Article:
Significance Of Polymerase Chain Reaction (PCR) Analysis Of Vitreous Humor In An Immunocompromised Patient With Necrotizing Retinochoroiditis | 50590
Journal of Infectious Diseases & Therapy
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A 36-year-old woman with newly diagnosed nephrotic syndrome presented with a 10-day history of progressive vision loss. On
ophthalmological exam, visual acuity was 20/800 in both eyes. The left eye showed grade 4 disc edema and both retina had
vitreous and intraretinal hemorrhages. HIV serology was positive, CD4 count of 17/ul and viral load of 375000 copies/ml, newly
diagnosed. CT head was normal. Cerebrospinal fluid analysis is unremarkable. Serum and CSF immunoglobulins against Toxoplasma
spp., PCR for herpes simplex virus 1 and 2, varicella-zoster (VZV) and Cytomegalovirus (CMV) were negative. Empirical ganciclovir,
trimethoprim-sulfamethoxazole and prednisolone were started. Vitreal fluid extracted by paracentesis was positive for toxoplasma
antigen and negative for CMV and VZV in both eyes. The diagnosis of toxoplasma retinochoroiditis was confirmed. The patient
continued a 6-week course of antibiotics with clinical improvement at 4 weeks. In immunocompromised patients is difficult to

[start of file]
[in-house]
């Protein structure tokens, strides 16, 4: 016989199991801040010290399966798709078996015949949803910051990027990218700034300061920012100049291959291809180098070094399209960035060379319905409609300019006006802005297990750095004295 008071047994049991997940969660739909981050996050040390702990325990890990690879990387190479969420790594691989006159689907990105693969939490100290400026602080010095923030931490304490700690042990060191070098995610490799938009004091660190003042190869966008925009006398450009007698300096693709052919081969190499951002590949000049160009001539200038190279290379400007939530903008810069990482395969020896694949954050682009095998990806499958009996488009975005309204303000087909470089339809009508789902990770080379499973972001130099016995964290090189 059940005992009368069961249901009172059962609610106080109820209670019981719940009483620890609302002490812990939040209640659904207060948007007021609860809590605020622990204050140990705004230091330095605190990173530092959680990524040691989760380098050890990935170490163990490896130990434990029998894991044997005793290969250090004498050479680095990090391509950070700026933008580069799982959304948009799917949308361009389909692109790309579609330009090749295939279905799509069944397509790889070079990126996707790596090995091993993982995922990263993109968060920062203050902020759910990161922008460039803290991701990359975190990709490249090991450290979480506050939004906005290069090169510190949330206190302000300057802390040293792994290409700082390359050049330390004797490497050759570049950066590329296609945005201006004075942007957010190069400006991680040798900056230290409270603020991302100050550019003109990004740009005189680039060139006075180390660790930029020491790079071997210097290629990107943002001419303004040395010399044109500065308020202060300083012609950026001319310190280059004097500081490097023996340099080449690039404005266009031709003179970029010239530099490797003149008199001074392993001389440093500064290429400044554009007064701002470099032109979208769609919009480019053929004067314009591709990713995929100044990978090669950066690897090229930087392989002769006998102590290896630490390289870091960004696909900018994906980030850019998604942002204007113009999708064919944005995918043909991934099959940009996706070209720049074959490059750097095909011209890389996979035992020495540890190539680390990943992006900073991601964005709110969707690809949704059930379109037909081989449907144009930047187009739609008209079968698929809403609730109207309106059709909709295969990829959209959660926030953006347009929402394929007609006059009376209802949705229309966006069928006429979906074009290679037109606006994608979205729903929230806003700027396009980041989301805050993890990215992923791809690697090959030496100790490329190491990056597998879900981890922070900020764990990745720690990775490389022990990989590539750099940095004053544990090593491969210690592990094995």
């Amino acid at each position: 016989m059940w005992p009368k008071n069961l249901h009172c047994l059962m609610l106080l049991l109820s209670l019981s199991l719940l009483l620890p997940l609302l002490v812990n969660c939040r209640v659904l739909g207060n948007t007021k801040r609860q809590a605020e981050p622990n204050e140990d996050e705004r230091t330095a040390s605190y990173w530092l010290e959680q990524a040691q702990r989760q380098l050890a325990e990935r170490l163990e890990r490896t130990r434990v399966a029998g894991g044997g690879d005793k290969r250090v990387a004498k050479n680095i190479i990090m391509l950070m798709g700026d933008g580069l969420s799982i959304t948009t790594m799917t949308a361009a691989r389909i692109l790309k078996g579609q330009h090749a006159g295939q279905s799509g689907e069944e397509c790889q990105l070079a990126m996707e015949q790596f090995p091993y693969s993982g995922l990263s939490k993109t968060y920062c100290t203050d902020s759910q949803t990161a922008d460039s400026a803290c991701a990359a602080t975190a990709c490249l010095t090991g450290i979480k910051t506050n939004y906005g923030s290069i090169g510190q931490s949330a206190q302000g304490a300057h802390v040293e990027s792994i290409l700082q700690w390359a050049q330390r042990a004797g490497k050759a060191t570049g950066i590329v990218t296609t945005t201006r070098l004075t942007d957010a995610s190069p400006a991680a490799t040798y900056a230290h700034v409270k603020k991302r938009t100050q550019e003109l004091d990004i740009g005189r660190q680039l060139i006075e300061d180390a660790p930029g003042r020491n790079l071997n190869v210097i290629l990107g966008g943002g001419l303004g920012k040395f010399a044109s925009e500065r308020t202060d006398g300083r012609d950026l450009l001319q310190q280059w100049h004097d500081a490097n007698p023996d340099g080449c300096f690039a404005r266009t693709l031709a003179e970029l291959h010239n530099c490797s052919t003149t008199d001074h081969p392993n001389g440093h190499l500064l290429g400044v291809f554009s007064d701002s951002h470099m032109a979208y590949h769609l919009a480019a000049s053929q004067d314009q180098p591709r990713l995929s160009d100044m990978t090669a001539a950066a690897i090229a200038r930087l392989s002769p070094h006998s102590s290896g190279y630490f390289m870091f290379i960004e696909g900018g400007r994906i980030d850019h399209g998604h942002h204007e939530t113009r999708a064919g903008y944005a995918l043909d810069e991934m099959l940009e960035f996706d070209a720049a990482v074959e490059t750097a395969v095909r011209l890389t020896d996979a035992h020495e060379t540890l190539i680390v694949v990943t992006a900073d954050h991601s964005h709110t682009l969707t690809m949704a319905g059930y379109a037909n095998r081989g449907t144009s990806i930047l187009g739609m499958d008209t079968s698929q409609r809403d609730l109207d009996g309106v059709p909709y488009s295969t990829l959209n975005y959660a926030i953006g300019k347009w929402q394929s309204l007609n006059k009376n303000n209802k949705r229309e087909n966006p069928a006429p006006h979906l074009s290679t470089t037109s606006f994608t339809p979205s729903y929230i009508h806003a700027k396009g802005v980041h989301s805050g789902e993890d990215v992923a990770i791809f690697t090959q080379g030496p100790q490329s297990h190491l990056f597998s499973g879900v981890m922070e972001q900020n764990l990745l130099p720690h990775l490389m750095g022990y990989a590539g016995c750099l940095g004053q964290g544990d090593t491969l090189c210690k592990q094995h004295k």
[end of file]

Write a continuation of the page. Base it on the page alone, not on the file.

establish a diagnosis of ocular toxoplasmosis based upon the lesions’ appearance, since atypical lesions are common and obtaining
reliable results for immunodiagnostic assays is more difficult. The best clue to diagnosis is recognition of the clinical presentation and
the detection of the agent in ocular samples by molecular biology. Confirmation of diagnosis is higher for PCR of vitreous samples
compared to aqueous humor; this due to the fact that, anatomically the vitreous humor is closest to the necrotic lesions, leading to
a better sampling of the parasitic DNA. In summary, a positive PCR study for T. gondii became a dependable alternative to diagnose
retinochoroiditis in an immunocompromised patient.
Gabriela Sanchez Petitto has completed her MD from the Universidad Central de Venezuela, School of Medicine. She is currently a Postgraduate student of Internal Medicine at the University of Texas Health Science Center at Houston. She has worked in several projects with hematological malignancies and in the upcoming future with antibiotic resistance projects.